Flooding Affects Snap Bean Yield and Genotypic Variation in Leaf Gas Exchange and Root Growth Response

in Journal of the American Society for Horticultural Science
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  • 1 Cornell University, Ithaca, NY 14853

Greenhouse experiments were conducted in 1987 and 1988 to evaluate the effect of timing of a 4-day flooding stress on growth and yield of snap bean (Phaseolus vulgaris L. cv. Bush Blue Lake 274, BBL). Plant survival was reduced when flooding was imposed at postflowering growth stages, but most plants survived when flooded before flowering or when reproductive development was prevented by deflowering. Early yields of surviving plants were very low in all flooded treatments, regardless of timing, in both years. Total yield response to timing of flooding was linear in 1987, with lowest yields when flooding was imposed at later growth stages. The trend was not linear in 1988, but in both years the latest flooding treatment (36 days after planting) had few surviving plants and no measurable pod yield. Additional greenhouse experiments revealed that leaf conductance of BBL and another bean cultivar, Luna (LN), declined within the first day of flooding. This decline was concomitant with one in leaf water potential and photosynthesis (Pn) in BBL, but decline of these responses occurred 1 to 2 days later for LN. After 4 days of flooding, Pn fell to near 0 for BBL, and to 15% of the prestress value for LN. Pn of both cultivars had recovered to 18.5 μmol·m-2·s-1 10 days after termination of flooding. LN had a larger adventitious root biomass, higher percentage of adventitious roots, and a consistently lower leaf: root ratio than BBL during recovery.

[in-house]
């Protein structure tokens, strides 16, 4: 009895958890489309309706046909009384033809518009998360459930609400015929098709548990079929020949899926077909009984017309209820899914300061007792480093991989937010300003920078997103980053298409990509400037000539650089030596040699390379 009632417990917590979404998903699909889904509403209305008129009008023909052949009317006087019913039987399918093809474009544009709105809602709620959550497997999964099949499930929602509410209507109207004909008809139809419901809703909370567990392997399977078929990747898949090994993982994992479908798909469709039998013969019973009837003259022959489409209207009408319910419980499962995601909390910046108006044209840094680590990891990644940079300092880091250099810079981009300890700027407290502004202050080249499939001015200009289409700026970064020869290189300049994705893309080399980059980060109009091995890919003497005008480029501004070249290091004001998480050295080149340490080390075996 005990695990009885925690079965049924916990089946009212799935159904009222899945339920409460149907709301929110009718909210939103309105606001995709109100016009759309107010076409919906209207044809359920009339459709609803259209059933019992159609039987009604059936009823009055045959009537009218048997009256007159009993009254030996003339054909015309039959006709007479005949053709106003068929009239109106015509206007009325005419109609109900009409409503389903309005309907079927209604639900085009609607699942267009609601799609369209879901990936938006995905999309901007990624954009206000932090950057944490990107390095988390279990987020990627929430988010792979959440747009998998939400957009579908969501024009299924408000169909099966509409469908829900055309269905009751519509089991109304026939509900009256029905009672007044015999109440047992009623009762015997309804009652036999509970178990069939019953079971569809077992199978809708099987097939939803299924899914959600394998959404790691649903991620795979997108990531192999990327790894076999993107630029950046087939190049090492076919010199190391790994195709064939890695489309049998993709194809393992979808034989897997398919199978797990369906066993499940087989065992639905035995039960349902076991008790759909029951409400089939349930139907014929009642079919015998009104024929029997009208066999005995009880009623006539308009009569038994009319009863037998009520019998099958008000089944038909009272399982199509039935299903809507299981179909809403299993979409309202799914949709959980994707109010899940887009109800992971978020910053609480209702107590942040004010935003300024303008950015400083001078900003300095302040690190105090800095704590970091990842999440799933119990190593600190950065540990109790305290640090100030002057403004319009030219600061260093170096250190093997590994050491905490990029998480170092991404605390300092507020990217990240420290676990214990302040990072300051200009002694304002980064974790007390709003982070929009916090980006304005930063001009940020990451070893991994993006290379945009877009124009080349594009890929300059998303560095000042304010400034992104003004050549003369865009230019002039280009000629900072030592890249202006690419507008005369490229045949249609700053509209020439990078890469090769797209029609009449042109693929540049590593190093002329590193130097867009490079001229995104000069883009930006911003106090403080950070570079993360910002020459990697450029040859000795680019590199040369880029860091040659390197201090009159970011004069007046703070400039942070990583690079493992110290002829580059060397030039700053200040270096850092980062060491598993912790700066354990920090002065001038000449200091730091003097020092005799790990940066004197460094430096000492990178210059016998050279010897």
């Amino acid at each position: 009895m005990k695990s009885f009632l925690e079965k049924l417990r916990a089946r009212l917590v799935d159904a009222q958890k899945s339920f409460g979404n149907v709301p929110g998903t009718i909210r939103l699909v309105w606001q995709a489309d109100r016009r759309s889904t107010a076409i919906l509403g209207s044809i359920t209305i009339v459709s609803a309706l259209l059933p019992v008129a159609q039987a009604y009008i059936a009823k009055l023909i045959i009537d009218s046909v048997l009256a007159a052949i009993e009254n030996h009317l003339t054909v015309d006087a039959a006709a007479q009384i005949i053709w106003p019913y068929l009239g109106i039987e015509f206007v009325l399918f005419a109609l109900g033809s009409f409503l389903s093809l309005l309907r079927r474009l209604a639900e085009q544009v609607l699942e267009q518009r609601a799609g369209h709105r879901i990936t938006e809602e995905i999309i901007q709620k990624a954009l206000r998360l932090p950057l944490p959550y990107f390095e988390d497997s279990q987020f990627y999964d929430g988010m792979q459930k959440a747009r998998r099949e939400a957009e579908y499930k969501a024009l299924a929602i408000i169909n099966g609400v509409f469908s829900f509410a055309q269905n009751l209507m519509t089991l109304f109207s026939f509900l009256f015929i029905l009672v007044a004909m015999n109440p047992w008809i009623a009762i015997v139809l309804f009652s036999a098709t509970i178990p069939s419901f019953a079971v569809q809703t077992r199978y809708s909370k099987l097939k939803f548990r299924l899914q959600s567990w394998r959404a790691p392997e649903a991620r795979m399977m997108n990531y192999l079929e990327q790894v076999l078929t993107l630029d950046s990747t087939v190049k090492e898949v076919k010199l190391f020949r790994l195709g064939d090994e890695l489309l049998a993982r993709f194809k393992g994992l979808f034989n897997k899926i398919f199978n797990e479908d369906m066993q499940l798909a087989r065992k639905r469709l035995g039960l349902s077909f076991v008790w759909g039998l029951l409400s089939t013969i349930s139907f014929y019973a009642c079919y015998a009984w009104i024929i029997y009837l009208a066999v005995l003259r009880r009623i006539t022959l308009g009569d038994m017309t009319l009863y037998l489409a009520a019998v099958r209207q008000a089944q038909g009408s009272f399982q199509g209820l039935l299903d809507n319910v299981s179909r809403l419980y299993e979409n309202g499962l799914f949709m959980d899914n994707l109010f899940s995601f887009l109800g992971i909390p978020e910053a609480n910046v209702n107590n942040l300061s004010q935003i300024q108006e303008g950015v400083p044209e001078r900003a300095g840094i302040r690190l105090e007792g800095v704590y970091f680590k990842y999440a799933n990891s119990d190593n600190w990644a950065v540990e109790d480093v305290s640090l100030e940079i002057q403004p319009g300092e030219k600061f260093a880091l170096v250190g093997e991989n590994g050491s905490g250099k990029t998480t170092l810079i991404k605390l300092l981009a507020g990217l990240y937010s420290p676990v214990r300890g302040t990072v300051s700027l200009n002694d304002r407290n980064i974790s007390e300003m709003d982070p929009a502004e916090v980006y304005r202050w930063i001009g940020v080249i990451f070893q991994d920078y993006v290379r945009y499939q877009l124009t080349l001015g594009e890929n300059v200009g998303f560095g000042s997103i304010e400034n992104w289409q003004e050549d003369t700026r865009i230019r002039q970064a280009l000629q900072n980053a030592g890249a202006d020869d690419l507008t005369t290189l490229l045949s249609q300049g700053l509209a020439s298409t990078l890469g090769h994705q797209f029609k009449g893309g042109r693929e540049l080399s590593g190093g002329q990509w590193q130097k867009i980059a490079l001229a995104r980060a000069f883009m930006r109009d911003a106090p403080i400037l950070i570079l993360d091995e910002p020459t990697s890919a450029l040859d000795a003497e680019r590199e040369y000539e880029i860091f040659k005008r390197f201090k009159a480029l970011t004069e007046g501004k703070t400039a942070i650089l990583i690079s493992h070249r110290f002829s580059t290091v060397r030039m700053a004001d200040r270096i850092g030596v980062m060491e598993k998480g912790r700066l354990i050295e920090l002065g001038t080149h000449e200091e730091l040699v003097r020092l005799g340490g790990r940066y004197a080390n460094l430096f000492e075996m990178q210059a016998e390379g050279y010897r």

Contributor Notes

Corresponding author. Dept. of Fruit and Vegetable Sciences.
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